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ENTREPRENEUR an early love of music, Hugh also developed an interest in designing things and went to Loughborough University to study engineering design. By this time, he knew it was theoretically possible to make a plastic instrument – and wrote his degree dissertation to that effect. But it was only when he found himself struggling on his course that he decided to see if he could make his idea a reality. “I wasn’t doing very well on my course, because I was spending too much time playing music. Then this idea came along – and I managed to salvage my degree.” As he delved further into the idea of actually making a plastic trombone, Hugh discovered that people within the music industry had been testing the idea of plastic instruments


since the 1970s. “But it wasn’t the right time,” he says. “The materials weren’t stable and there wasn’t the modern technology around, namely ‘rapid prototyping’. There was also people’s perception of a musical instrument made out of plastic that had to be overcome.” Hugh candidly admits that when he first decided to make a plastic trombone, in 2006, it was a bit of fun. “I’d heard a good brass player make a hosepipe sound fantastic,” he explains, “so it wasn’t so much a case of ‘can it be done?’ as ‘why not do it?’ But the commercial element was unfocused – I didn’t know if it would turn into something that was sold.” Yet the question he came up against most was ‘why would you want to do it?’ Even a

Why plastic was a sound investment Although no one had ever made a commercial success out of a trombone made of plastic, Steven Greenall spotted pBone’s business potential immediately. He first heard of it when his old music teacher, Simon Hogg, called to tell him. “I thought it was brilliant,” remembers Steven, an accomplished brass player himself and owner of Coventry-based Warwick Music, which specialises in music for brass and wind instruments. However, the commercial aspect wasn’t Steven’s first consideration: the initial aim was to bring to market a funky, relatively inexpensive and lightweight instrument that would encourage children and young people to take up the trombone, which had been slipping out of fashion. Even as he realised the full potential, Steven also understood Hugh’s need for time and space to develop the plastic trombone without commercial pressure. “When a young entrepreneur is going through that process, if you hammer them too much, it can be counter-productive. I knew the design element was good enough for people to want to play it.” Steven, who’s also a funding specialist and a former non-executive director of Advantage Creative Fund (ACF), found the money to allow Hugh to continue to develop and refine pBone. “I was working for ACF at the time and managed to secure seed capital from them to the tune of £15,000, because at that stage Hugh hadn’t actually made a plastic instrument and had no idea if it would be commercially viable. What it did was allow him to go off and make a prototype.” Five years later, in 2012, Steven secured additional funding from HSBC in the form of £350,000 worth of invoice financing. In the initial business plan, Steven and Chris Fower, the directors of Warwick Music, predicted just 6,000 unit sales over three years, but since clinching an exclusive, five-year worldwide distribution deal with Conn-Selmer, part of Steinway, in April 2011, more than 76,000 have been snapped up. “Things are going really well,” says Steven. “We’re focused on creating a sustainable business – we don’t want to be a one-trick pony. We’re going to concentrate on making great, innovative products.”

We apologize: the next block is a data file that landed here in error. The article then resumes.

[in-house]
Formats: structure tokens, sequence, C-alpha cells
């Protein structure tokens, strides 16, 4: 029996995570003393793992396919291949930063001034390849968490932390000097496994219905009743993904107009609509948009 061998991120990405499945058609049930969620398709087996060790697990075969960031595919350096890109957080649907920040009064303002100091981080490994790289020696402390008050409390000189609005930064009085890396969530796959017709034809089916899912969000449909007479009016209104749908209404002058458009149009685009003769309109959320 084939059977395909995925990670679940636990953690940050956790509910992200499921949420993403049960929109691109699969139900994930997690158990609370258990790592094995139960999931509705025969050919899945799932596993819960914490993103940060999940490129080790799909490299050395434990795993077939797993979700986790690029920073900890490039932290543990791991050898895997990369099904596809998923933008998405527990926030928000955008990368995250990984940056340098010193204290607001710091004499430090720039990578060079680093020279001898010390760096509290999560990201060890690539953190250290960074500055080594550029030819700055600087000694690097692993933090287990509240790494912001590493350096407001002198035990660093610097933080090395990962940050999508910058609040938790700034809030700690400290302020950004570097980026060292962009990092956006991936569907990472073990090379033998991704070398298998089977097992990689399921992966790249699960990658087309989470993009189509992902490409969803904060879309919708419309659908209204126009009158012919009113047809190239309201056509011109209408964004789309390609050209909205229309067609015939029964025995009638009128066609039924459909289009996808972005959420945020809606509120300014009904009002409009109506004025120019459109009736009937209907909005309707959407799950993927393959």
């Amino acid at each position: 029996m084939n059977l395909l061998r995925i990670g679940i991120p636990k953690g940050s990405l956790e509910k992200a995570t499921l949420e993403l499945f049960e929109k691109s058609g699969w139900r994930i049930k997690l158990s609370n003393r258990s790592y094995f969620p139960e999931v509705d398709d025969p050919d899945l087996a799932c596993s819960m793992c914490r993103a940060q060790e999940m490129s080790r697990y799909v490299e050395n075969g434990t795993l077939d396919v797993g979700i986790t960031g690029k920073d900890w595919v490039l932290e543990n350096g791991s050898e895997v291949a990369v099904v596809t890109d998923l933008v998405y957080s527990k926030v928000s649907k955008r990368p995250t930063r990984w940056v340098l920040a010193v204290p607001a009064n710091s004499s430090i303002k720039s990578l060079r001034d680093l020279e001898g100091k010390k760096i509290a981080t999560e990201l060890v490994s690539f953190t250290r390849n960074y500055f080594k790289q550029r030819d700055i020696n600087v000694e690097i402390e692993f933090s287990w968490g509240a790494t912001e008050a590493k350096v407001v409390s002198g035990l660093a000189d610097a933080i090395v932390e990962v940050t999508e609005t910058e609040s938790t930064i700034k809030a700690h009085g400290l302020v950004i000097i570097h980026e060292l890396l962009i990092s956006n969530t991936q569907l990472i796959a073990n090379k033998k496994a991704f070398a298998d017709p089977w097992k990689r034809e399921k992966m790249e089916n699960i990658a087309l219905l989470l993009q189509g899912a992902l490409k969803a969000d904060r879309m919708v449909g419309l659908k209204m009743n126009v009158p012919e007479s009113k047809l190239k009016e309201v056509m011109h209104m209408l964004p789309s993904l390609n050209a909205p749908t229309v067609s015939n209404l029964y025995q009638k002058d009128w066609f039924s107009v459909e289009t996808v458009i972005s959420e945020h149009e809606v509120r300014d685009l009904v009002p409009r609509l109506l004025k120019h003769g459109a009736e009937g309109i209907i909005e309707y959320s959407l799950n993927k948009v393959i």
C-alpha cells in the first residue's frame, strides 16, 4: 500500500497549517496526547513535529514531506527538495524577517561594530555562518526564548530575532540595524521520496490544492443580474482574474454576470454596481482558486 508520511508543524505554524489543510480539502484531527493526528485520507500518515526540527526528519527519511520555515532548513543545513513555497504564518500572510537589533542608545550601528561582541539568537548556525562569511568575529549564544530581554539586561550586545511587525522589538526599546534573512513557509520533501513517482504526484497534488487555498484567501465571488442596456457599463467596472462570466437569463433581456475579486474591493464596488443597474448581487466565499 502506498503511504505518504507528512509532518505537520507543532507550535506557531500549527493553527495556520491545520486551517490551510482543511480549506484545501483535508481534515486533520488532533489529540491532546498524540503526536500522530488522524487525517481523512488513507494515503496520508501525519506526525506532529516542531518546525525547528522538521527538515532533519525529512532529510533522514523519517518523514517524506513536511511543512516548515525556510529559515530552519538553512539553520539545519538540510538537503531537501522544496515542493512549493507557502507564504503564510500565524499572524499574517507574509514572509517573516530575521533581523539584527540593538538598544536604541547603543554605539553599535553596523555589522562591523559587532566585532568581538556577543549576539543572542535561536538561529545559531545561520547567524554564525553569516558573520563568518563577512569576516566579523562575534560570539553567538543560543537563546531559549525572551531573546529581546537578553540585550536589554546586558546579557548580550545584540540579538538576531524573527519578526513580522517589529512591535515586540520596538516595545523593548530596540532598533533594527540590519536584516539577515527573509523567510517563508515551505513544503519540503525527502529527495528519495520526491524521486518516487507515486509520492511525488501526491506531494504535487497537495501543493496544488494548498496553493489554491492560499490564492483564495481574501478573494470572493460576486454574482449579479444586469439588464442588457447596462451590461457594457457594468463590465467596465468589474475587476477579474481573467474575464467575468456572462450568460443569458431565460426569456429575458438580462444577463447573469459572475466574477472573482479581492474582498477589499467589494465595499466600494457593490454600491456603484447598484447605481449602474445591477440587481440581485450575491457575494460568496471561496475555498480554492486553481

musician he particularly admired wondered ‘why bother?’ “But I wanted to prove that it could be done,” says Hugh, “and so I persevered with it. I never doubted that it was possible, although there were lots of frustrations along the way.” Once he’d decided it was worth doing, Hugh set about working out exactly how to do it. The process of turning theory into commercial reality took more than five years. “Even then, I was still crying over this thing that wasn’t quite working,” says Hugh. “Having started out as a bit of a gimmick, it had become the most serious thing in the world. “But the crucial thing was that I was given a lot of time. I got the initial investment in 2007, after I’d been working on it for a year. After that, every day, every week and every month I was working my way around the instrument, solving this problem and solving that one.” The biggest challenge Hugh encountered was what to do about the trombone slide, which was initially made of solid plastic, but was inhibiting the instrument’s acoustics. “The point where it all came together was when I switched from solid plastic to a glass fibre tube, which made all the difference to the sound,” he explains. “The first eight inches of the slide are crucial, because that’s where the sound is created. The rest of it is amplification. Once I switched to fibre glass the sound quality improved dramatically.” It was when he joined forces with Steven Greenall, also a trombonist and the owner of Warwick Music, that the project finally gelled. “Through writing my dissertation, I interviewed a number of people, including my old music teacher Simon Hogg, who also happened to be Steven’s old teacher and a good friend, and both were involved in Warwick Music. “Simon spoke to Steven and Steven phoned me up. As a result, I secured the investment needed to make the prototype. Someone putting their money where my mouth was gave me quite a strange feeling and was a reality check – now I really had to do it.” The making of pBone was “quite a learning experience”, admits Hugh. “What I did was to phone lots of people and ask for help. For instance, I called a company in Leicester that specialised in glues and bonding materials. If